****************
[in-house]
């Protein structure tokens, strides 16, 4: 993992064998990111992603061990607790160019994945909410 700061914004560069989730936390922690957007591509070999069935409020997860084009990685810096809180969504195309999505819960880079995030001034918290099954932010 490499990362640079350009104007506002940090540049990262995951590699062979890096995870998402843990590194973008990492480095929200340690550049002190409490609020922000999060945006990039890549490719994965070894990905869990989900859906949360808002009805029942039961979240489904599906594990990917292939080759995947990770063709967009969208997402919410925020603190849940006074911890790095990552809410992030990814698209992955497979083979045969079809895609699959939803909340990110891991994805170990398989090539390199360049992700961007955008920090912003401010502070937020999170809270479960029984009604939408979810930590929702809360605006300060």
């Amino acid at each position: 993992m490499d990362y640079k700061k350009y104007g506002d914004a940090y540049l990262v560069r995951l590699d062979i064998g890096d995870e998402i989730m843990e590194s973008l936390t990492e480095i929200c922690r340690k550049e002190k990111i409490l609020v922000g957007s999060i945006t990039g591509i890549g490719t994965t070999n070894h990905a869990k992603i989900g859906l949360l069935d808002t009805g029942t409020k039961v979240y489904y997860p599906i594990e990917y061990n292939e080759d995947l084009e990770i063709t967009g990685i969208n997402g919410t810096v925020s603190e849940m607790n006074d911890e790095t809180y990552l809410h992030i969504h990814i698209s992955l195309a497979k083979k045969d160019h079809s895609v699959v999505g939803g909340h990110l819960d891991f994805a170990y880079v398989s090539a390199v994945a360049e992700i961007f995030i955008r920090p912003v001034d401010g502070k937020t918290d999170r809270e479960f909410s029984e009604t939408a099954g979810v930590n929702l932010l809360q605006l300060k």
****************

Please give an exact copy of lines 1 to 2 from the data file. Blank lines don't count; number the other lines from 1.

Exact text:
[in-house]
């Protein structure tokens, strides 16, 4: 993992064998990111992603061990607790160019994945909410 700061914004560069989730936390922690957007591509070999069935409020997860084009990685810096809180969504195309999505819960880079995030001034918290099954932010 490499990362640079350009104007506002940090540049990262995951590699062979890096995870998402843990590194973008990492480095929200340690550049002190409490609020922000999060945006990039890549490719994965070894990905869990989900859906949360808002009805029942039961979240489904599906594990990917292939080759995947990770063709967009969208997402919410925020603190849940006074911890790095990552809410992030990814698209992955497979083979045969079809895609699959939803909340990110891991994805170990398989090539390199360049992700961007955008920090912003401010502070937020999170809270479960029984009604939408979810930590929702809360605006300060």